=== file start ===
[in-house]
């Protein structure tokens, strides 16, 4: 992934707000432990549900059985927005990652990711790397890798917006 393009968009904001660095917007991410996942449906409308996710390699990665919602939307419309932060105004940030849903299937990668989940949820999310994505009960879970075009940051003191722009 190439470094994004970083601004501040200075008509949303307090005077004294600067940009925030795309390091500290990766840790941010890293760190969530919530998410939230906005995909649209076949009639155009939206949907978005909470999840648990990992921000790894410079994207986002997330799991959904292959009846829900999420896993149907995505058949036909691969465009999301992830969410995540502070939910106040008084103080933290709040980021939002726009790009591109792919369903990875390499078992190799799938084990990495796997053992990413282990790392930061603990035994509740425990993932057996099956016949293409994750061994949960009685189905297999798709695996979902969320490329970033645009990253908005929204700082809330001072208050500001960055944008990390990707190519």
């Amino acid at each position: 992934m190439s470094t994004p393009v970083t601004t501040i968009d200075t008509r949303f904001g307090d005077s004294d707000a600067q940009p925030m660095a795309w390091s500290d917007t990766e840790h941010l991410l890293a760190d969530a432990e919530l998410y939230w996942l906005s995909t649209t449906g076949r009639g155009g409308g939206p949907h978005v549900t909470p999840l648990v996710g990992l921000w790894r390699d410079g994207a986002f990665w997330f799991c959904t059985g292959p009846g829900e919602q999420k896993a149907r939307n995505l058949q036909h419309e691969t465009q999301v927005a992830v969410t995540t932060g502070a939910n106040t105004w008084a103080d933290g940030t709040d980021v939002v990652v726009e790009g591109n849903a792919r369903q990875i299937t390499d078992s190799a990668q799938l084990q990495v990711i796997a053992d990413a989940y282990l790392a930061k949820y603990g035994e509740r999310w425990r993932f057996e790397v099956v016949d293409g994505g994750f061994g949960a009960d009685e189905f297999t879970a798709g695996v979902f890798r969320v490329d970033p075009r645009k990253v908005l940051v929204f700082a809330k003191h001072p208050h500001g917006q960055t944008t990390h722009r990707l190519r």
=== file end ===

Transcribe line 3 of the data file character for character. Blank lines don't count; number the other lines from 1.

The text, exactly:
């Amino acid at each position: 992934m190439s470094t994004p393009v970083t601004t501040i968009d200075t008509r949303f904001g307090d005077s004294d707000a600067q940009p925030m660095a795309w390091s500290d917007t990766e840790h941010l991410l890293a760190d969530a432990e919530l998410y939230w996942l906005s995909t649209t449906g076949r009639g155009g409308g939206p949907h978005v549900t909470p999840l648990v996710g990992l921000w790894r390699d410079g994207a986002f990665w997330f799991c959904t059985g292959p009846g829900e919602q999420k896993a149907r939307n995505l058949q036909h419309e691969t465009q999301v927005a992830v969410t995540t932060g502070a939910n106040t105004w008084a103080d933290g940030t709040d980021v939002v990652v726009e790009g591109n849903a792919r369903q990875i299937t390499d078992s190799a990668q799938l084990q990495v990711i796997a053992d990413a989940y282990l790392a930061k949820y603990g035994e509740r999310w425990r993932f057996e790397v099956v016949d293409g994505g994750f061994g949960a009960d009685e189905f297999t879970a798709g695996v979902f890798r969320v490329d970033p075009r645009k990253v908005l940051v929204f700082a809330k003191h001072p208050h500001g917006q960055t944008t990390h722009r990707l190519r």